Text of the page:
Robert C. Coghill, PhD

Individual Differences in the Experience of Pain

Neural Correlates of Inter-Individual Differences in the Subjective Experience of Pain

Some individuals say that they tolerate pain well, while others claim to be highly sensitive. Clinically, such inter-individual differences are of significant importance, but have been underappreciated due to concerns about using purely subjective criteria (i.e. pain ratings) to guide treatment decisions.

The relationship between inter-individual subjective differences and brain activity was examined in a functional magnetic resonance imaging (fMRI) investigation of 17 normal volunteers. While they had their brains scanned, a computer-controlled peltier device heated a small patch of their skin to 49°C, a temperature that most people find painful. However, different people reported very different experiences of pain. Using a 10-point visual analog scale (VAS), the least sensitive person rated his pain 1.05/10 while the most sensitive person rated her pain as 8.9/10.

 

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Pain-induced brain activation in highly sensitive (left) and insensitive (right) people 

 

People who experienced intense pain from the 49°C heat stimulus exhibited greater activation of several brain regions than people who felt that the same stimulus was only mildly painful. These regions included the primary somatosensory cortex, anterior cingulate cortex (both shown above, thresholded at z>6.5), and the prefrontal cortex. In contrast, the thalmus contralateral to stimulation exhibited generally similar activation between highly sensitive and insensitive groups of subjects.

 

Frequency of brain activation in highly sensitive and insensitive individuals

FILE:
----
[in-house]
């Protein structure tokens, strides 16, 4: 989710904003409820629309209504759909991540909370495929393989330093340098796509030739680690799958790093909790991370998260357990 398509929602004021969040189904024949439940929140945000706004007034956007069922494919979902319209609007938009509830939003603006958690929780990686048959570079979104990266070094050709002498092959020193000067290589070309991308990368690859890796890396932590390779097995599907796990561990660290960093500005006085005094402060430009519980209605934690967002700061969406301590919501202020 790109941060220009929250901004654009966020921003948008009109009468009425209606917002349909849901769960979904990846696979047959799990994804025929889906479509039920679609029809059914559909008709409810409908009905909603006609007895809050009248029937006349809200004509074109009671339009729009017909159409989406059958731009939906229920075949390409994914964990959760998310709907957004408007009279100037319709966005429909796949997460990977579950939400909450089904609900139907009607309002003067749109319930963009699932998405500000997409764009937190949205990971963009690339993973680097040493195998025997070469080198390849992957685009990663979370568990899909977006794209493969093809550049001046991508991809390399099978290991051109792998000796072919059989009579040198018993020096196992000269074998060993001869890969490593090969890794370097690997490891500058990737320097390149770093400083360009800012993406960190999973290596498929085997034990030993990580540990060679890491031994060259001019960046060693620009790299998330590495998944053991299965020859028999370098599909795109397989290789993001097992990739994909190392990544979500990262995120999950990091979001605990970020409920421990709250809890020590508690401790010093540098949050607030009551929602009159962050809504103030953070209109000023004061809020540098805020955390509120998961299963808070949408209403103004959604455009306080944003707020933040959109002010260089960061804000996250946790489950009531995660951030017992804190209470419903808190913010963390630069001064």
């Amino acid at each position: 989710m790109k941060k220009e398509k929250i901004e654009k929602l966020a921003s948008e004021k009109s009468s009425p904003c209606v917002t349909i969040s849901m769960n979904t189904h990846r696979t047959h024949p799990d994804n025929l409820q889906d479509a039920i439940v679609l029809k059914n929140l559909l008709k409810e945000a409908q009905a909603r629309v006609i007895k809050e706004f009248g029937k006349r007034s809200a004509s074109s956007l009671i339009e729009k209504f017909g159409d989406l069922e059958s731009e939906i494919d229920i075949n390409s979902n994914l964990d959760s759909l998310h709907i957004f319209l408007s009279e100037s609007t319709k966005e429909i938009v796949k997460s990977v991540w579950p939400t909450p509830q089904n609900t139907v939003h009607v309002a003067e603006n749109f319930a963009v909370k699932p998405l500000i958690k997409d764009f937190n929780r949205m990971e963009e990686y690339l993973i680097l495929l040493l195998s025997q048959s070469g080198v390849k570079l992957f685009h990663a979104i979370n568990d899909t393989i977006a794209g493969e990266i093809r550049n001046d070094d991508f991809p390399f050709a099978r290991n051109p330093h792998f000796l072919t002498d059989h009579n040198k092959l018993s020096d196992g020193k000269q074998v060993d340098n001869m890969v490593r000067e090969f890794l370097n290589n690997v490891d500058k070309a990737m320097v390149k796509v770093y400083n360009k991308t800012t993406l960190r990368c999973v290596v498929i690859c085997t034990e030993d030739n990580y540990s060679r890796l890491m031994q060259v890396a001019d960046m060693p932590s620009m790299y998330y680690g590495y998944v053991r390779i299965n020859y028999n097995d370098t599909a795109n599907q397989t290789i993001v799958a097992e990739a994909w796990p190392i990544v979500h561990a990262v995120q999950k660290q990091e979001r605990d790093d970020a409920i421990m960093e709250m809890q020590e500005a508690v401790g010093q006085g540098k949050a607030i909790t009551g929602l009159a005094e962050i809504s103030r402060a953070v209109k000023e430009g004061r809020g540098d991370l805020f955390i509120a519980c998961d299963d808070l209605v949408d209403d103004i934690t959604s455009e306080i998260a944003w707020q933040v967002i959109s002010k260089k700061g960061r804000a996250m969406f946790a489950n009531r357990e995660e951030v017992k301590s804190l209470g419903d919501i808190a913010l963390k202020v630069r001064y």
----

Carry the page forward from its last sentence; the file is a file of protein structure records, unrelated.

Frequency of brain activation in highly sensitive and insensitive individuals

 

More people who felt the heat stimulus as intensely painful activated the primary somatosensory cortex (SI) and anterior cingulate cortex (ACC) than people who felt the heat stimulus as only mildly painful. All six of the highly sensitive individuals studied showed activation of a portion of the anterior cingulate cortex (yellow), while none of the six insensitive people activated this region. 

These findings validate the subjective report and provide insight into the utility of introspection as a means of assessing a conscious experience. First-person introspection is a necessary component of the process of generating a subjective report for communication to a third-person observer. Therefore, the finding that individuals with similar patterns of activation of the primary somatosensory cortex, anterior cingulate cortex, and prefrontal cortex provided similar subjective reports of pain magnitude suggests that they can accurately capture their conscious experience via introspection. Taken together, these individual differences in pain perception and cerebral activity indicate that the most effective way of learning about a patient's pain may be to ask.

For further reading see: Coghill RC, McHaffie JG, and Yen Y. Neural correlates of inter-individual differences in the subjective experience of pain. Proc. Nat. Acad Sci. (in press)

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Neurobiology & Anatomy

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Dr. Barry E. Stein, Chairman
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Wake Forest School of Medicine
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